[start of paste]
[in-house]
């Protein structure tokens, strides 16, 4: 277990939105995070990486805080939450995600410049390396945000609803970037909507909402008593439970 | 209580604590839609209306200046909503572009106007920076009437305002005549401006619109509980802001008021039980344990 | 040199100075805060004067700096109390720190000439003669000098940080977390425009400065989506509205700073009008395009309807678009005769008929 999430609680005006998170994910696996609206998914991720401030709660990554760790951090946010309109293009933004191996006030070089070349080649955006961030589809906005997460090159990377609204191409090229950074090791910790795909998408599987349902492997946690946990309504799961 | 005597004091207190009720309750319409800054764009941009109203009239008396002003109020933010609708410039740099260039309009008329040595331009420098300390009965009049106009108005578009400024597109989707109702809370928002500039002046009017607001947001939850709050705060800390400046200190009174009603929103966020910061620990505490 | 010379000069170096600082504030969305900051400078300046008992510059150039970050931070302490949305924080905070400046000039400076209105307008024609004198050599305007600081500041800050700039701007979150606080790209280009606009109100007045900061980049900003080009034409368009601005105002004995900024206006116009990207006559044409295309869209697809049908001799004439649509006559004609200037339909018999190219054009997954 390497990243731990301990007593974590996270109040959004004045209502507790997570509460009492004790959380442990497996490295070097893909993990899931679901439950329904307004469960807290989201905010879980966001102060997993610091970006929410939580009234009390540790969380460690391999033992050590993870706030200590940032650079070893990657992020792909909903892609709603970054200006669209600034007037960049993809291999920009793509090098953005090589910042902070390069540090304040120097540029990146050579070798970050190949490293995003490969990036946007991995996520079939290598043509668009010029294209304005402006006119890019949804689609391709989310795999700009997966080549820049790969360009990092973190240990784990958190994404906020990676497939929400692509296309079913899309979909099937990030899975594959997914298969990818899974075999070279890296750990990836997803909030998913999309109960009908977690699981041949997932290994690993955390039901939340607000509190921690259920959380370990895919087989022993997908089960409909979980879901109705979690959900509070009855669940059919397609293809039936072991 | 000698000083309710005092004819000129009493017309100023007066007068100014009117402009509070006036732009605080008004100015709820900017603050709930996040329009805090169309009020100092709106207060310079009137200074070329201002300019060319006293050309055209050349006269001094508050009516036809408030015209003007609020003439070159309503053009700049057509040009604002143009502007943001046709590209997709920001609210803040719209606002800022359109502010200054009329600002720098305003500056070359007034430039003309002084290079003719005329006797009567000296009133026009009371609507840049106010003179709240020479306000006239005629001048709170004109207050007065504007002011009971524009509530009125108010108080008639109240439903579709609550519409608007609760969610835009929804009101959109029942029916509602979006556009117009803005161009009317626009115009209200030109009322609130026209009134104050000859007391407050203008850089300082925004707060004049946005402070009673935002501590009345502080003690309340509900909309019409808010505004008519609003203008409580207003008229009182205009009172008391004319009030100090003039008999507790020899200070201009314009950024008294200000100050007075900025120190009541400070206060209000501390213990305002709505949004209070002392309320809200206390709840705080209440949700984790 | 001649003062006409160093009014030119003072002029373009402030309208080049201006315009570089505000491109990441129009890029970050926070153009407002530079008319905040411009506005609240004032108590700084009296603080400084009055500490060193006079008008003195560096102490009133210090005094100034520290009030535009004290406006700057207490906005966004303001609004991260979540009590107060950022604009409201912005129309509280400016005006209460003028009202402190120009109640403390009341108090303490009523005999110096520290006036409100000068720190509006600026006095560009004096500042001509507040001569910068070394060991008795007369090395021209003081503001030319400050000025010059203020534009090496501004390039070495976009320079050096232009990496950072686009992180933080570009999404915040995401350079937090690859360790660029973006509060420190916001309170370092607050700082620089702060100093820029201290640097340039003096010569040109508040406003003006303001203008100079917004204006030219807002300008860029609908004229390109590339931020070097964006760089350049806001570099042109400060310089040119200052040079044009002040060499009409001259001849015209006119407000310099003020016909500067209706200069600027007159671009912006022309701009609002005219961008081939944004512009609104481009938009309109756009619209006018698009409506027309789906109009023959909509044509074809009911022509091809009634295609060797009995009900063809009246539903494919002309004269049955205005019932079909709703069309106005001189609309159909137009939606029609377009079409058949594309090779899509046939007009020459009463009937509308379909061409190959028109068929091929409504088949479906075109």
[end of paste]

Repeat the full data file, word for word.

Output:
[in-house]
């Protein structure tokens, strides 16, 4: 277990939105995070990486805080939450995600410049390396945000609803970037909507909402008593439970 | 209580604590839609209306200046909503572009106007920076009437305002005549401006619109509980802001008021039980344990 | 040199100075805060004067700096109390720190000439003669000098940080977390425009400065989506509205700073009008395009309807678009005769008929 999430609680005006998170994910696996609206998914991720401030709660990554760790951090946010309109293009933004191996006030070089070349080649955006961030589809906005997460090159990377609204191409090229950074090791910790795909998408599987349902492997946690946990309504799961 | 005597004091207190009720309750319409800054764009941009109203009239008396002003109020933010609708410039740099260039309009008329040595331009420098300390009965009049106009108005578009400024597109989707109702809370928002500039002046009017607001947001939850709050705060800390400046200190009174009603929103966020910061620990505490 | 010379000069170096600082504030969305900051400078300046008992510059150039970050931070302490949305924080905070400046000039400076209105307008024609004198050599305007600081500041800050700039701007979150606080790209280009606009109100007045900061980049900003080009034409368009601005105002004995900024206006116009990207006559044409295309869209697809049908001799004439649509006559004609200037339909018999190219054009997954 390497990243731990301990007593974590996270109040959004004045209502507790997570509460009492004790959380442990497996490295070097893909993990899931679901439950329904307004469960807290989201905010879980966001102060997993610091970006929410939580009234009390540790969380460690391999033992050590993870706030200590940032650079070893990657992020792909909903892609709603970054200006669209600034007037960049993809291999920009793509090098953005090589910042902070390069540090304040120097540029990146050579070798970050190949490293995003490969990036946007991995996520079939290598043509668009010029294209304005402006006119890019949804689609391709989310795999700009997966080549820049790969360009990092973190240990784990958190994404906020990676497939929400692509296309079913899309979909099937990030899975594959997914298969990818899974075999070279890296750990990836997803909030998913999309109960009908977690699981041949997932290994690993955390039901939340607000509190921690259920959380370990895919087989022993997908089960409909979980879901109705979690959900509070009855669940059919397609293809039936072991 | 000698000083309710005092004819000129009493017309100023007066007068100014009117402009509070006036732009605080008004100015709820900017603050709930996040329009805090169309009020100092709106207060310079009137200074070329201002300019060319006293050309055209050349006269001094508050009516036809408030015209003007609020003439070159309503053009700049057509040009604002143009502007943001046709590209997709920001609210803040719209606002800022359109502010200054009329600002720098305003500056070359007034430039003309002084290079003719005329006797009567000296009133026009009371609507840049106010003179709240020479306000006239005629001048709170004109207050007065504007002011009971524009509530009125108010108080008639109240439903579709609550519409608007609760969610835009929804009101959109029942029916509602979006556009117009803005161009009317626009115009209200030109009322609130026209009134104050000859007391407050203008850089300082925004707060004049946005402070009673935002501590009345502080003690309340509900909309019409808010505004008519609003203008409580207003008229009182205009009172008391004319009030100090003039008999507790020899200070201009314009950024008294200000100050007075900025120190009541400070206060209000501390213990305002709505949004209070002392309320809200206390709840705080209440949700984790 | 001649003062006409160093009014030119003072002029373009402030309208080049201006315009570089505000491109990441129009890029970050926070153009407002530079008319905040411009506005609240004032108590700084009296603080400084009055500490060193006079008008003195560096102490009133210090005094100034520290009030535009004290406006700057207490906005966004303001609004991260979540009590107060950022604009409201912005129309509280400016005006209460003028009202402190120009109640403390009341108090303490009523005999110096520290006036409100000068720190509006600026006095560009004096500042001509507040001569910068070394060991008795007369090395021209003081503001030319400050000025010059203020534009090496501004390039070495976009320079050096232009990496950072686009992180933080570009999404915040995401350079937090690859360790660029973006509060420190916001309170370092607050700082620089702060100093820029201290640097340039003096010569040109508040406003003006303001203008100079917004204006030219807002300008860029609908004229390109590339931020070097964006760089350049806001570099042109400060310089040119200052040079044009002040060499009409001259001849015209006119407000310099003020016909500067209706200069600027007159671009912006022309701009609002005219961008081939944004512009609104481009938009309109756009619209006018698009409506027309789906109009023959909509044509074809009911022509091809009634295609060797009995009900063809009246539903494919002309004269049955205005019932079909709703069309106005001189609309159909137009939606029609377009079409058949594309090779899509046939007009020459009463009937509308379909061409190959028109068929091929409504088949479906075109």